Poultry farmers blame govt for industry's collapse
Nana Rukmana, The Jakarta Post, Cirebon
Indonesian Poultry Breeders Association has claimed that the government is responsible for the collapse of the poultry industry across the nation.
Association chairman, M. Alie Abubakar, said on Wednesday that the government had been too slow in tackling the bird flu outbreak and this had led to the collapse of the industry.
"There have been no concrete steps taken by the government to tackle the impact of bird flu. The government has also been slow to respond to the spread of bird flu," said Abubakar.
Government officials at first only debated whether bird flu actually existed. "The officials just talked. They took no action. When they eventually responded, it was too late," he said.
The impact of this inaction was devastating. Since the bird flu virus struck the country two years ago, thousands of poultry breeders across the country have gone bankrupt, he said.
Of the 80,000 poultry producers who were in the industry, only about 8,000 are left. "The other 72,000 in Java, Sumatra and Kalimantan have packed up their bags," said Abubakar.
The collapse of the poultry industry has meant a massive loss of jobs. "Imagine, if one producer employed 5 or 6 people, this means that at least 400,000 people have lost their jobs," said Abubakar.
Besides being slow to tackle bird flu, the government has also been slow to fight off inroads into the market by foreign poultry producers.
According to Abubakar, the domestic poultry industry enjoyed a golden age between 1970 and 1980 when not a single foreign poultry producer entered the domestic market.
"At that time, each producer could easily exchange a kilogram of eggs for 10 kilograms of poultry feed," said Abubakar.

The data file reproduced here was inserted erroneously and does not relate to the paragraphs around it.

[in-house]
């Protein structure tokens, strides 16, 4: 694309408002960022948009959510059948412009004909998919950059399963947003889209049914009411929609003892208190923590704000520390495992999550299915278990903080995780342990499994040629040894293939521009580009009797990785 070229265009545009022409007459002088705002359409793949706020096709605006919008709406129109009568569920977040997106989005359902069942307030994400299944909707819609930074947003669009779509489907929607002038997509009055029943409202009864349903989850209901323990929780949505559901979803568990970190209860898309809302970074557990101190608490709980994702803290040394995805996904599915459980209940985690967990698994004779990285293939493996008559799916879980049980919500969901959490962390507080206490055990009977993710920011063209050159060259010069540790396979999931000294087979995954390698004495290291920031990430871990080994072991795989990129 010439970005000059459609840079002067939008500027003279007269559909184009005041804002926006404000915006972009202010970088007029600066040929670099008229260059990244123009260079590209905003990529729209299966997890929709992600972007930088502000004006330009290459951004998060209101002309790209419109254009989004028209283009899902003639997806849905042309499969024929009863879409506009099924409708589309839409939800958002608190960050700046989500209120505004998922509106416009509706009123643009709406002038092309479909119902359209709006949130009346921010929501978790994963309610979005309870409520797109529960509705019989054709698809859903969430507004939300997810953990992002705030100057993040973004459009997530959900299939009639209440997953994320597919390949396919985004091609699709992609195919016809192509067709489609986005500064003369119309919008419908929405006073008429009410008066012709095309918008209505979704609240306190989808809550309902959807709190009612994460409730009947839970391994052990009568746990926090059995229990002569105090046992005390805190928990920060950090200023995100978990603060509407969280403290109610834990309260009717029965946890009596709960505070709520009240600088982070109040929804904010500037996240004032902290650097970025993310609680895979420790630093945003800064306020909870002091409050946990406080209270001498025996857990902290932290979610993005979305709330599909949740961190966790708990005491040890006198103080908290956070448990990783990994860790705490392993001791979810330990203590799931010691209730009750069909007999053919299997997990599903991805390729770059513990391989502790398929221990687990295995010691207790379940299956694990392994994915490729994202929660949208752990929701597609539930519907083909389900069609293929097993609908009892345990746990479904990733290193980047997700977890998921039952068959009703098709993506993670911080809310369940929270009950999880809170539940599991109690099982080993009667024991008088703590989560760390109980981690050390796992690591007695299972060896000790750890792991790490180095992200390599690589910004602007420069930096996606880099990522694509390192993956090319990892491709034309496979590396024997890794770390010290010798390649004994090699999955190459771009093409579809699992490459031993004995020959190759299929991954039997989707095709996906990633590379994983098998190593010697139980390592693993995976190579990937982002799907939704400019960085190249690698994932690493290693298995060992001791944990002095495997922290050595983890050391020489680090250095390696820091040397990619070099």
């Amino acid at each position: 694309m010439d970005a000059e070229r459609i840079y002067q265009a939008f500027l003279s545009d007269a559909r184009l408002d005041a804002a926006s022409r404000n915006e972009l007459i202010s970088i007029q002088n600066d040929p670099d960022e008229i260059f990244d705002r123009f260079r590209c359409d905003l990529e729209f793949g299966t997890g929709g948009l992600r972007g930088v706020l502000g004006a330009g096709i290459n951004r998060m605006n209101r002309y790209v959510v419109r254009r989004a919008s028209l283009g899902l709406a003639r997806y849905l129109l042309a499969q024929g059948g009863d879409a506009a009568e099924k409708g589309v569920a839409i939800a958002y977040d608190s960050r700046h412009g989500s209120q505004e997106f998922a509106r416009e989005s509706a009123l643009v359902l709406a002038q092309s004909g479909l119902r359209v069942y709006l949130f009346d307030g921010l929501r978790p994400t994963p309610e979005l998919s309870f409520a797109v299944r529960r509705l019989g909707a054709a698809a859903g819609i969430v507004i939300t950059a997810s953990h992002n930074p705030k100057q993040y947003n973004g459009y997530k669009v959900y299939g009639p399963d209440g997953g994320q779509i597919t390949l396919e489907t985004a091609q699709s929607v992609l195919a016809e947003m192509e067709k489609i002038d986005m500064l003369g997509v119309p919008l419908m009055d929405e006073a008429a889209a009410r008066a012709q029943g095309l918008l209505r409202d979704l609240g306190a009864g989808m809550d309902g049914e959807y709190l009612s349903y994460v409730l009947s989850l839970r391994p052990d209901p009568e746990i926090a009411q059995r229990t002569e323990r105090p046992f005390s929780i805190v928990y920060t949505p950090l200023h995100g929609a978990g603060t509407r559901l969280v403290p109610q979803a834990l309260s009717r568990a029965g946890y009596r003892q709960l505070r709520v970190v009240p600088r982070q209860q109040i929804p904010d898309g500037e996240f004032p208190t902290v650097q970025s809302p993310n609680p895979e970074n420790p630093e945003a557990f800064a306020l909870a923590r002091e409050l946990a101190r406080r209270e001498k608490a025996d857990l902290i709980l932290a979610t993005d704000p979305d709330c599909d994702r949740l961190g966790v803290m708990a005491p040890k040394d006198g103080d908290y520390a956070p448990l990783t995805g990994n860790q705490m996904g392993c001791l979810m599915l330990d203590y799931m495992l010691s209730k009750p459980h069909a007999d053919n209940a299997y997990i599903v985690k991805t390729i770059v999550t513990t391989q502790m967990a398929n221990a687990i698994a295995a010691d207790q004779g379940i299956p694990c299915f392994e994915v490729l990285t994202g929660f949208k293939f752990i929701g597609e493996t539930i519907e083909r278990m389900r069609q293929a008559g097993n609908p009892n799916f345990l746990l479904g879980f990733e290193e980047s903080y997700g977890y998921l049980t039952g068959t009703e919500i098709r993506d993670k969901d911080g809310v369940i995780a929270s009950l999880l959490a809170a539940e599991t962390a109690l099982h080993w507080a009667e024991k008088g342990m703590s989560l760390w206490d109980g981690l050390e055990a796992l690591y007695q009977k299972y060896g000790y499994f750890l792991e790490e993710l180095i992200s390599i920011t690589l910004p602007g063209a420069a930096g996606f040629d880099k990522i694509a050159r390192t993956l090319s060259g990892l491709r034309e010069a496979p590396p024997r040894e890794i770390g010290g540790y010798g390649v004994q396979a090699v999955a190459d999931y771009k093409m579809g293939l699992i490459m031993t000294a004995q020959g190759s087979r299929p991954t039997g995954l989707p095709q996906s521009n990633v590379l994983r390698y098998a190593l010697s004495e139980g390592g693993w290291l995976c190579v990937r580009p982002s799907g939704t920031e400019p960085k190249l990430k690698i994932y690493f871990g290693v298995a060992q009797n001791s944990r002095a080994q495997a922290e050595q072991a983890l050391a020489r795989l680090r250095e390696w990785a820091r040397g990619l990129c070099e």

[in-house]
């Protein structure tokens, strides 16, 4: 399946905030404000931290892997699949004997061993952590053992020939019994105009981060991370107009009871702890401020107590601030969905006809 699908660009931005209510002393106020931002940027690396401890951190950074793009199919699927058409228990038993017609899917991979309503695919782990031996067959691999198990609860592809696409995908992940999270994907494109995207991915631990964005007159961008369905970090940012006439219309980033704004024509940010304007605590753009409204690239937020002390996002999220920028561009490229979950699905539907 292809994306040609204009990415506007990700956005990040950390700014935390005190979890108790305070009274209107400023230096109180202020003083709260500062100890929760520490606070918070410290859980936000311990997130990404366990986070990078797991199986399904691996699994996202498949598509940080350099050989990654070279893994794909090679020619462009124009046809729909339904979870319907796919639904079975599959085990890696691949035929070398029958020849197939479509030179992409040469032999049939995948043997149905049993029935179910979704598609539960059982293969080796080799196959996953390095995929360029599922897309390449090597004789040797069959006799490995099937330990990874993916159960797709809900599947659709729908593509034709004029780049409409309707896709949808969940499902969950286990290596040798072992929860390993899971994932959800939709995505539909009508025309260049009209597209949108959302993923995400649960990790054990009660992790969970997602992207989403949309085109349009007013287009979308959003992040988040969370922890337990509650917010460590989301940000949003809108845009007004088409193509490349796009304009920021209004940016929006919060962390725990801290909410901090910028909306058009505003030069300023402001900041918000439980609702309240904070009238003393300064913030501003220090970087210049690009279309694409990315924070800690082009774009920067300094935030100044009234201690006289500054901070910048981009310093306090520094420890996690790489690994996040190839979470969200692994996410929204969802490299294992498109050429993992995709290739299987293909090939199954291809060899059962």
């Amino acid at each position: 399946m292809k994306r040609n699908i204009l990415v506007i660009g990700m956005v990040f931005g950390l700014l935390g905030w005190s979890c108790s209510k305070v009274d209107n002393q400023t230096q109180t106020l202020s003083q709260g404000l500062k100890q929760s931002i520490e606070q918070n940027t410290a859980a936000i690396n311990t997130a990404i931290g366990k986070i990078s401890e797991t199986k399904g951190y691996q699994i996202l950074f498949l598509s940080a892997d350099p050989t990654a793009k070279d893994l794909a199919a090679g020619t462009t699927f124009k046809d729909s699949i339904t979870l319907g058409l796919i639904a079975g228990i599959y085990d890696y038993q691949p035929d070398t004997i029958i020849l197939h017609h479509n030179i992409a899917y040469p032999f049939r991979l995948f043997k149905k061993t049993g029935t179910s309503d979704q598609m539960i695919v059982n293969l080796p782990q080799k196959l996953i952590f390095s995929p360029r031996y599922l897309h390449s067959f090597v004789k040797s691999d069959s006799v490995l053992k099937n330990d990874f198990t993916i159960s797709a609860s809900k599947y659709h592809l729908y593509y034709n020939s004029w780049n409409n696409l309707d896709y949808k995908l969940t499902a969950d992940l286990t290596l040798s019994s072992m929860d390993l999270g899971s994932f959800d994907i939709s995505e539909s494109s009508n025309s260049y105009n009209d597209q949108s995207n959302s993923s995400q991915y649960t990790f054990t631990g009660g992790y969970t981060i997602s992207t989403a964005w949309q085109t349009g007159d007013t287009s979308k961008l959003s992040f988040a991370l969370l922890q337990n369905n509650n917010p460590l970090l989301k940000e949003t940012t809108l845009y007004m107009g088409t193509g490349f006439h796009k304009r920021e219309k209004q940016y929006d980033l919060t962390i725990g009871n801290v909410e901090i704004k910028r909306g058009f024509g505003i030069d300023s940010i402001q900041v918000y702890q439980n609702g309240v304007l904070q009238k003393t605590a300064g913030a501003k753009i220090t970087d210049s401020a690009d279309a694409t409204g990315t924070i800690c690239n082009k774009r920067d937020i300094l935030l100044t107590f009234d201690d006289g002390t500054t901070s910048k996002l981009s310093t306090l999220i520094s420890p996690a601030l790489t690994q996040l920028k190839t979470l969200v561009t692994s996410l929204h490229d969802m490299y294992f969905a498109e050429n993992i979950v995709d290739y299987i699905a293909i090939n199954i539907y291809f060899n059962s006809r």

However, the situation has become more difficult since 1980 with foreign producers entering Indonesia.
Slowly but surely, foreign producers have infiltrated every corner of the poultry industry, both upstream and downstream, including fodder provision.
"The government has not established mechanisms to prevent them from flexing their muscles. This neglect has cost the domestic poultry industry dearly," said Abubakar.
He said that the government had started to pay attention to the industry, as it involved a great deal of money and employed a lot of people. "Each year, the industry turns over Rp 60 trillion," said Abubakar.
Meanwhile, Abubakar said he also regretted that the government had not reacted quickly to dampen the impact of the 1997 economic crisis on the poultry industry.
"Many poultry producers went bankrupt because production costs soared following the economic crisis," said Abubakar.
The government had provided subsidies for the purchase of poultry fodder, but not all producers could access the subsidy.
The Rp 480 billion subsidy was only enjoyed by big players in the industry, which ironically were mostly foreign-owned, he said. "There is no accountability in the distribution of the money. We don't know where the money is going," said Abubakar.